Hindus push for recognition as official religion in Belgium

Hindus push for recognition as official religion in Belgium
Credit: Belga / Dirk Waem

Following on the heels of Buddhism, which will be officially recognised as a religion in Belgium from October, adherents to Hinduism are petitioning the Federal Government for official status.

Hinduism is the largest faith in India, practised by around 80% of the population. The henotheistic religion is worshipped by 1.2 billion people worldwide, or roughly 15% of the world’s population. Worshipers also come from Sri Lanka, Nepal, and Bangladesh.

According to statistics published by Statbel in 2016, there are around 11,200 Indian nationals living in Belgium. The Hindu Forum of Belgium puts this figure as high as 40,000 active practitioners, including Western converts who account for almost half of this number.

'Second-rate religion'

Belgian law currently offers official recognition to Catholicism, Protestantism, Anglicanism, Islam, Judaism, and Eastern-Orthodoxy, as well as several non-religious philosophical organisations.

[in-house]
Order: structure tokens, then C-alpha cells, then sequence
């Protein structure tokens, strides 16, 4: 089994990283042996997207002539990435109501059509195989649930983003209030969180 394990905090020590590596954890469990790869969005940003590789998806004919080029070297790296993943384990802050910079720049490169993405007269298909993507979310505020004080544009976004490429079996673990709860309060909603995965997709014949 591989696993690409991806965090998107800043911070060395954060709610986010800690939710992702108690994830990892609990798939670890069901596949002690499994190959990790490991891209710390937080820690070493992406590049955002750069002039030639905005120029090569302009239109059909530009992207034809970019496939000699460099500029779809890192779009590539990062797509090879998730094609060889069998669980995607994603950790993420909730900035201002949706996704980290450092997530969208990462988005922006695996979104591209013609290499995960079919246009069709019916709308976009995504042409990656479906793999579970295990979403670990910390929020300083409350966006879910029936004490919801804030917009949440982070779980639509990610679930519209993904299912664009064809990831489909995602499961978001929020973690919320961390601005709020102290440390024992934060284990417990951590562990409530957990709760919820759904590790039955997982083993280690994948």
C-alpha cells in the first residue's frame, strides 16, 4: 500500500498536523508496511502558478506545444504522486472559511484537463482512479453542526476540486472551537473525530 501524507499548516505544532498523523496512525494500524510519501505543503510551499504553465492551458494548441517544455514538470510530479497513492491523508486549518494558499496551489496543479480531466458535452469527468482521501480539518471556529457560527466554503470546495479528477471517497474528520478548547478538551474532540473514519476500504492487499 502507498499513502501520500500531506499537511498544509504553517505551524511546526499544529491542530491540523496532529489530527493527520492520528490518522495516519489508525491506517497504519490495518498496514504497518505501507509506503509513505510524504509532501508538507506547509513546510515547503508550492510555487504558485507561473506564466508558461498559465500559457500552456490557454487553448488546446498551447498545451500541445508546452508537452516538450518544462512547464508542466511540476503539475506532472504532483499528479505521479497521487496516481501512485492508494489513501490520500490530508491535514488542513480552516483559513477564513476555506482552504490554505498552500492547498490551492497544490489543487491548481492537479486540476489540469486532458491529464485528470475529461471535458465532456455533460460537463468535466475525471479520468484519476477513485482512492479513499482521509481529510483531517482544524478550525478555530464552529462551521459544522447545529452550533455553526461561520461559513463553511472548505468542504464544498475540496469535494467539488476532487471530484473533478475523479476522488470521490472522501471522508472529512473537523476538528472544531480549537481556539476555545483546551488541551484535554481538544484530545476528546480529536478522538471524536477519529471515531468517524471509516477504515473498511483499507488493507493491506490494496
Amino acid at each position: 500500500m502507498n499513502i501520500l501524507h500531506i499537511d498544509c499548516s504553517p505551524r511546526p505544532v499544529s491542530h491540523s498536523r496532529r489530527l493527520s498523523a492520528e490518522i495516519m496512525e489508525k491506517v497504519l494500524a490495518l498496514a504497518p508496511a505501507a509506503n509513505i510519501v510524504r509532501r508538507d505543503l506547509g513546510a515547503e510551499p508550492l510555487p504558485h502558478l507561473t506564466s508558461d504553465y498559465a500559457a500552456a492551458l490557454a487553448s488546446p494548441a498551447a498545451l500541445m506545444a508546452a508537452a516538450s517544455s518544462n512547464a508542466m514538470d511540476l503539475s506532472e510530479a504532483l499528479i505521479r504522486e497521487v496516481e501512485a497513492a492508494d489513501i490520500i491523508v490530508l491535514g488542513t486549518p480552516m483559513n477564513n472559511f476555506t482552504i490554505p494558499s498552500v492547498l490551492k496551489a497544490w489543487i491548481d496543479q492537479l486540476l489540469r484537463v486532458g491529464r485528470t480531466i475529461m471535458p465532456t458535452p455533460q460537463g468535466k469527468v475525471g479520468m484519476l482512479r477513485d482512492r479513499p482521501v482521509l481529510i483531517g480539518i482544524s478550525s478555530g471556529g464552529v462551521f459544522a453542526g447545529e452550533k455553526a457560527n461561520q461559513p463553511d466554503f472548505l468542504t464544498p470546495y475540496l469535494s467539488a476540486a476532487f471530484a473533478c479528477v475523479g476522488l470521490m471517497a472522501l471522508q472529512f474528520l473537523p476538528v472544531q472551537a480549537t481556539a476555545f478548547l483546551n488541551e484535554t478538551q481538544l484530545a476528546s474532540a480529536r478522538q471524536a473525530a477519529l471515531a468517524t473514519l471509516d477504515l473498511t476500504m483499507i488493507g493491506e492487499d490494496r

Official recognition means that priests or preachers can receive a State stipend and parents are able to choose to send their children to specialised religious schools.

On 19 July, the plenary chamber is due to approve a vote to grant subsidies to the Hindu Forum of Belgium. €41,500 in subsidies would enable the Forum to hire more staff and pay for its upkeep on Brussels’ Avenue d’Auderghem. If approved, this subsidy would later double to €83,000. The Forum hopes to achieve official religious recognition within the next 10 years.

“Being recognised by the State is very important from a moral point of view,” Martin Gurvich, Executive Director of the Hindu Forum of Belgium told Sudinfo. “It means that we are accepted as a religion that contributes to people’s well-being and that we can contribute to the country’s multicultural development.”

Holi celebrations in Brussels. Credit: Brussels Mandir/Facebook

Gurvich hopes that the rapidly growing religion will no longer be viewed as a “second-rate religion” and that they will be able to secure material support from the Federal Government. The Forum currently maintains 10 places of worship across the country.

“In principle, we will be entitled to one spiritual advisor [whose salary will be paid by the government] for every 150 practising members. This equates to around 300 full-time positions. This will also make it possible to send chaplains to prisons and hospitals,” he said.

Hindu temples in Belgium often play an active role in the cultural experience of many cities. For example, the Brussels Mandir hosts its annual Holi celebrations in praise of the gods Radha and Krishna. Practitioners and non-practitioners alike celebrate by throwing coloured dyes, playing music, and enjoying seasonal meals. Hindu temples also play an important humanitarian role, giving out free meals during weekend services.

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